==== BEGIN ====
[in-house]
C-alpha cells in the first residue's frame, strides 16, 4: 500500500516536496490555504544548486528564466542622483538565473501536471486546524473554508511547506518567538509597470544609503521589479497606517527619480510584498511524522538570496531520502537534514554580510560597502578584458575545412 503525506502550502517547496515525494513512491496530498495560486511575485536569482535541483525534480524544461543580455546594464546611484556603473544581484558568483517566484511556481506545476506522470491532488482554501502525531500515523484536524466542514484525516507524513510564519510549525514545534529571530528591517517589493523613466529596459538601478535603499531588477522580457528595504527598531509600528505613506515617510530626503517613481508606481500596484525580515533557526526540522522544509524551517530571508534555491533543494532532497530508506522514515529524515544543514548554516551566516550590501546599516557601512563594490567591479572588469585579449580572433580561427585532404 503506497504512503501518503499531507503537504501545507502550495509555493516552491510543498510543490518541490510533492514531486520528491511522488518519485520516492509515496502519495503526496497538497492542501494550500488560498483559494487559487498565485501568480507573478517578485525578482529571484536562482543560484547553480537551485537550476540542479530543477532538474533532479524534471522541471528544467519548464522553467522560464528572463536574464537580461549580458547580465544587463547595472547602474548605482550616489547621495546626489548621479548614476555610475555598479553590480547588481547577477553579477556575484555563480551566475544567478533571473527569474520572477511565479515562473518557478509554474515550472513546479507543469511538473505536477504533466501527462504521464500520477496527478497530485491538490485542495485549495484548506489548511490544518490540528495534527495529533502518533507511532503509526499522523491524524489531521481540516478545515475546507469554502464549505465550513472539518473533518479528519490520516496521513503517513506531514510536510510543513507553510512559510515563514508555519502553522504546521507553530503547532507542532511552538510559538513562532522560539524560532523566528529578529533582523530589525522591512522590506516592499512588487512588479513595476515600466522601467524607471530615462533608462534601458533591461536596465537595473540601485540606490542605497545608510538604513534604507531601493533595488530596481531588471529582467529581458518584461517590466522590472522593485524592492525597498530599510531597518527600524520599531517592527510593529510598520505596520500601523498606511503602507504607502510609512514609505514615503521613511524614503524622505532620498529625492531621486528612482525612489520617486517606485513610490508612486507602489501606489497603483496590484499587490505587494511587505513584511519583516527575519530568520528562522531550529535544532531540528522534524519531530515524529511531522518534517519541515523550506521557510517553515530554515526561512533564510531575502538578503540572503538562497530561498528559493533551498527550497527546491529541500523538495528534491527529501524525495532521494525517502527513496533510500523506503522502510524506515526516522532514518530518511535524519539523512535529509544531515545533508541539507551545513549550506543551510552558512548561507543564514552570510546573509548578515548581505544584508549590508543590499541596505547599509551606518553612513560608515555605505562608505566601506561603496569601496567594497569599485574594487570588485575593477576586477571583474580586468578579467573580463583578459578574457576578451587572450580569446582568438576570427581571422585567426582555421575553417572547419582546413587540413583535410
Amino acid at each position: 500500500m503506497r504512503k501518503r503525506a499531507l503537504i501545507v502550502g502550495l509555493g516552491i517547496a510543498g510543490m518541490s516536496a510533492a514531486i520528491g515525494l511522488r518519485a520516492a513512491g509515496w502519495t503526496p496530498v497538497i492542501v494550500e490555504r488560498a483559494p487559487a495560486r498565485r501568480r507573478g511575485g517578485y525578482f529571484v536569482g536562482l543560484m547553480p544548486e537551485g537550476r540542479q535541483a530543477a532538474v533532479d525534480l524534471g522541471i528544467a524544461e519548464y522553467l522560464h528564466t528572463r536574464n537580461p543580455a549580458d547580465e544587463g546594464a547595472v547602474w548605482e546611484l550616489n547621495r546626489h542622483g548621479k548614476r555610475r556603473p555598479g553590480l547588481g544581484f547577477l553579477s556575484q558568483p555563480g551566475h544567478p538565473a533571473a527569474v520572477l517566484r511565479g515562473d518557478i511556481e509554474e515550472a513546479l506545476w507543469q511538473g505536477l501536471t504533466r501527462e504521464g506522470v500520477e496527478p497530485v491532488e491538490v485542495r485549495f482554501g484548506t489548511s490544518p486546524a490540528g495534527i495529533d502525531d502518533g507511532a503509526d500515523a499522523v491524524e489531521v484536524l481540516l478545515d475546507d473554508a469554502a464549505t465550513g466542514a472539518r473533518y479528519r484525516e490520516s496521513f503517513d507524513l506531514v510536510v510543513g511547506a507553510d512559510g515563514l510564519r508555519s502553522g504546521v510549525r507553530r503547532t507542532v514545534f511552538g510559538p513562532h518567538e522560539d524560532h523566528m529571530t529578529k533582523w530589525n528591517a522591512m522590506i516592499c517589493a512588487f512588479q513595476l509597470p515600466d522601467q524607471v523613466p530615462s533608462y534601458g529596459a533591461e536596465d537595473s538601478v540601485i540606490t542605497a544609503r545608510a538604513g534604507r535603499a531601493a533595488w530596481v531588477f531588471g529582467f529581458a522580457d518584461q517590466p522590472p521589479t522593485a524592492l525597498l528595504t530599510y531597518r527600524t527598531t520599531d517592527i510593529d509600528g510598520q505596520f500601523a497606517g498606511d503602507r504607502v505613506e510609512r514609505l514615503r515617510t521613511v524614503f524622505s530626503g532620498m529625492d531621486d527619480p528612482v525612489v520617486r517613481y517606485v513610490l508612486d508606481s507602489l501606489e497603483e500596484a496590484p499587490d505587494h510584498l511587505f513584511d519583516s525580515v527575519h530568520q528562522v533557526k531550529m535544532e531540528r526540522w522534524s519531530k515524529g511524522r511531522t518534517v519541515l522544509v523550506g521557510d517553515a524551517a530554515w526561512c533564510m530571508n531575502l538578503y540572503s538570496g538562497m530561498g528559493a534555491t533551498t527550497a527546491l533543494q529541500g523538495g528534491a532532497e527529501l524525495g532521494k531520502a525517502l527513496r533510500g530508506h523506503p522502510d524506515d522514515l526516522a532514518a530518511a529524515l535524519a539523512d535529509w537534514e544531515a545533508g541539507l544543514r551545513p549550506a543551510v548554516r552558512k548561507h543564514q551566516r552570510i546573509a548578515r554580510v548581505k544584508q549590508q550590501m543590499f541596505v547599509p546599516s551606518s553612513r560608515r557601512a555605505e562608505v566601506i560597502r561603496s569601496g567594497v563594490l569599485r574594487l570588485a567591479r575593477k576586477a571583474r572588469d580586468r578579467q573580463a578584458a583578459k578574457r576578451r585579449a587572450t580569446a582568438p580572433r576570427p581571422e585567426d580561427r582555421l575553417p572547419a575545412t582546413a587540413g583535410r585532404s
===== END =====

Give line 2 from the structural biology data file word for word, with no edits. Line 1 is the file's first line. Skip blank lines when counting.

C-alpha cells in the first residue's frame, strides 16, 4: 500500500516536496490555504544548486528564466542622483538565473501536471486546524473554508511547506518567538509597470544609503521589479497606517527619480510584498511524522538570496531520502537534514554580510560597502578584458575545412 503525506502550502517547496515525494513512491496530498495560486511575485536569482535541483525534480524544461543580455546594464546611484556603473544581484558568483517566484511556481506545476506522470491532488482554501502525531500515523484536524466542514484525516507524513510564519510549525514545534529571530528591517517589493523613466529596459538601478535603499531588477522580457528595504527598531509600528505613506515617510530626503517613481508606481500596484525580515533557526526540522522544509524551517530571508534555491533543494532532497530508506522514515529524515544543514548554516551566516550590501546599516557601512563594490567591479572588469585579449580572433580561427585532404 503506497504512503501518503499531507503537504501545507502550495509555493516552491510543498510543490518541490510533492514531486520528491511522488518519485520516492509515496502519495503526496497538497492542501494550500488560498483559494487559487498565485501568480507573478517578485525578482529571484536562482543560484547553480537551485537550476540542479530543477532538474533532479524534471522541471528544467519548464522553467522560464528572463536574464537580461549580458547580465544587463547595472547602474548605482550616489547621495546626489548621479548614476555610475555598479553590480547588481547577477553579477556575484555563480551566475544567478533571473527569474520572477511565479515562473518557478509554474515550472513546479507543469511538473505536477504533466501527462504521464500520477496527478497530485491538490485542495485549495484548506489548511490544518490540528495534527495529533502518533507511532503509526499522523491524524489531521481540516478545515475546507469554502464549505465550513472539518473533518479528519490520516496521513503517513506531514510536510510543513507553510512559510515563514508555519502553522504546521507553530503547532507542532511552538510559538513562532522560539524560532523566528529578529533582523530589525522591512522590506516592499512588487512588479513595476515600466522601467524607471530615462533608462534601458533591461536596465537595473540601485540606490542605497545608510538604513534604507531601493533595488530596481531588471529582467529581458518584461517590466522590472522593485524592492525597498530599510531597518527600524520599531517592527510593529510598520505596520500601523498606511503602507504607502510609512514609505514615503521613511524614503524622505532620498529625492531621486528612482525612489520617486517606485513610490508612486507602489501606489497603483496590484499587490505587494511587505513584511519583516527575519530568520528562522531550529535544532531540528522534524519531530515524529511531522518534517519541515523550506521557510517553515530554515526561512533564510531575502538578503540572503538562497530561498528559493533551498527550497527546491529541500523538495528534491527529501524525495532521494525517502527513496533510500523506503522502510524506515526516522532514518530518511535524519539523512535529509544531515545533508541539507551545513549550506543551510552558512548561507543564514552570510546573509548578515548581505544584508549590508543590499541596505547599509551606518553612513560608515555605505562608505566601506561603496569601496567594497569599485574594487570588485575593477576586477571583474580586468578579467573580463583578459578574457576578451587572450580569446582568438576570427581571422585567426582555421575553417572547419582546413587540413583535410